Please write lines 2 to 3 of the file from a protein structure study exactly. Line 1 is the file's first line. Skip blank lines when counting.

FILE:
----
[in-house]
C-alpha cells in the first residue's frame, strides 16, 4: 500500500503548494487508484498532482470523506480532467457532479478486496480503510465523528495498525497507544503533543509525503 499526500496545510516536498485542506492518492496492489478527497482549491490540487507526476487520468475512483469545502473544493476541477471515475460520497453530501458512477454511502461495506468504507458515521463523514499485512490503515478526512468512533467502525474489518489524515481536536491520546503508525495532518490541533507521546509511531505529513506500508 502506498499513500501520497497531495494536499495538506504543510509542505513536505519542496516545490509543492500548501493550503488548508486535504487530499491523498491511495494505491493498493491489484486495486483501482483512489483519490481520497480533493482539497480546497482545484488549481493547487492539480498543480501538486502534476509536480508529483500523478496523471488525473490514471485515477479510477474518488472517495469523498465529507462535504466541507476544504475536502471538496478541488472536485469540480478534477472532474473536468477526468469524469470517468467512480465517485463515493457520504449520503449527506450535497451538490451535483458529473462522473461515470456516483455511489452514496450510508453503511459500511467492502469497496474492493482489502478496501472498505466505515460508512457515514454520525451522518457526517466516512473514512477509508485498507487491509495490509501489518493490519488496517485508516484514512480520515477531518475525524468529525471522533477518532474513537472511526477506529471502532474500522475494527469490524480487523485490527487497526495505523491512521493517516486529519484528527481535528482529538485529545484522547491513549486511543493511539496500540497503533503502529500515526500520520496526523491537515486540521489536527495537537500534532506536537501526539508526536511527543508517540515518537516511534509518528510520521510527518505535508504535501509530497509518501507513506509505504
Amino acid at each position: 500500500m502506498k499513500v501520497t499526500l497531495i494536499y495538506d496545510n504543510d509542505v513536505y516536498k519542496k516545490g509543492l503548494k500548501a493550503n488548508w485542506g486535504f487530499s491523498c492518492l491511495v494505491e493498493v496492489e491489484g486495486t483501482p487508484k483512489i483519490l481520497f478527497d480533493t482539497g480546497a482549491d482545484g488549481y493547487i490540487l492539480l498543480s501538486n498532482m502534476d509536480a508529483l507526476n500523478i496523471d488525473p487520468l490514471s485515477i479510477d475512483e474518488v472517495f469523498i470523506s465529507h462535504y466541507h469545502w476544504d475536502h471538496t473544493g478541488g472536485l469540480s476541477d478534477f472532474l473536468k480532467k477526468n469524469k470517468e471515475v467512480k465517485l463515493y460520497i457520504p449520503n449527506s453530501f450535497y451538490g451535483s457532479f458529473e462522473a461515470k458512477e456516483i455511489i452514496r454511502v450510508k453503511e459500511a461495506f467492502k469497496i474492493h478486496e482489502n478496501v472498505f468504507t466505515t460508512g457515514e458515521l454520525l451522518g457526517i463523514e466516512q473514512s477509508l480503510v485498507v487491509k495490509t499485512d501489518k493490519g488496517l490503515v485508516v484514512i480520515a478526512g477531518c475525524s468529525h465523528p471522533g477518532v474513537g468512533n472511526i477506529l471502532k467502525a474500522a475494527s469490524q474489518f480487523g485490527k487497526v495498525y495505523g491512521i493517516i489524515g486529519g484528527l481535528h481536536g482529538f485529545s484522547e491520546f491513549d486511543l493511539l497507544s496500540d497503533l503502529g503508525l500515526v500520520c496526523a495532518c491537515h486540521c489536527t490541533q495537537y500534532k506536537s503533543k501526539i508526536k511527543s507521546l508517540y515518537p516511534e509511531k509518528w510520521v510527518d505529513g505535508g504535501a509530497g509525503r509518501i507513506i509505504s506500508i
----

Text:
C-alpha cells in the first residue's frame, strides 16, 4: 500500500503548494487508484498532482470523506480532467457532479478486496480503510465523528495498525497507544503533543509525503 499526500496545510516536498485542506492518492496492489478527497482549491490540487507526476487520468475512483469545502473544493476541477471515475460520497453530501458512477454511502461495506468504507458515521463523514499485512490503515478526512468512533467502525474489518489524515481536536491520546503508525495532518490541533507521546509511531505529513506500508 502506498499513500501520497497531495494536499495538506504543510509542505513536505519542496516545490509543492500548501493550503488548508486535504487530499491523498491511495494505491493498493491489484486495486483501482483512489483519490481520497480533493482539497480546497482545484488549481493547487492539480498543480501538486502534476509536480508529483500523478496523471488525473490514471485515477479510477474518488472517495469523498465529507462535504466541507476544504475536502471538496478541488472536485469540480478534477472532474473536468477526468469524469470517468467512480465517485463515493457520504449520503449527506450535497451538490451535483458529473462522473461515470456516483455511489452514496450510508453503511459500511467492502469497496474492493482489502478496501472498505466505515460508512457515514454520525451522518457526517466516512473514512477509508485498507487491509495490509501489518493490519488496517485508516484514512480520515477531518475525524468529525471522533477518532474513537472511526477506529471502532474500522475494527469490524480487523485490527487497526495505523491512521493517516486529519484528527481535528482529538485529545484522547491513549486511543493511539496500540497503533503502529500515526500520520496526523491537515486540521489536527495537537500534532506536537501526539508526536511527543508517540515518537516511534509518528510520521510527518505535508504535501509530497509518501507513506509505504
Amino acid at each position: 500500500m502506498k499513500v501520497t499526500l497531495i494536499y495538506d496545510n504543510d509542505v513536505y516536498k519542496k516545490g509543492l503548494k500548501a493550503n488548508w485542506g486535504f487530499s491523498c492518492l491511495v494505491e493498493v496492489e491489484g486495486t483501482p487508484k483512489i483519490l481520497f478527497d480533493t482539497g480546497a482549491d482545484g488549481y493547487i490540487l492539480l498543480s501538486n498532482m502534476d509536480a508529483l507526476n500523478i496523471d488525473p487520468l490514471s485515477i479510477d475512483e474518488v472517495f469523498i470523506s465529507h462535504y466541507h469545502w476544504d475536502h471538496t473544493g478541488g472536485l469540480s476541477d478534477f472532474l473536468k480532467k477526468n469524469k470517468e471515475v467512480k465517485l463515493y460520497i457520504p449520503n449527506s453530501f450535497y451538490g451535483s457532479f458529473e462522473a461515470k458512477e456516483i455511489i452514496r454511502v450510508k453503511e459500511a461495506f467492502k469497496i474492493h478486496e482489502n478496501v472498505f468504507t466505515t460508512g457515514e458515521l454520525l451522518g457526517i463523514e466516512q473514512s477509508l480503510v485498507v487491509k495490509t499485512d501489518k493490519g488496517l490503515v485508516v484514512i480520515a478526512g477531518c475525524s468529525h465523528p471522533g477518532v474513537g468512533n472511526i477506529l471502532k467502525a474500522a475494527s469490524q474489518f480487523g485490527k487497526v495498525y495505523g491512521i493517516i489524515g486529519g484528527l481535528h481536536g482529538f485529545s484522547e491520546f491513549d486511543l493511539l497507544s496500540d497503533l503502529g503508525l500515526v500520520c496526523a495532518c491537515h486540521c489536527t490541533q495537537y500534532k506536537s503533543k501526539i508526536k511527543s507521546l508517540y515518537p516511534e509511531k509518528w510520521v510527518d505529513g505535508g504535501a509530497g509525503r509518501i507513506i509505504s506500508i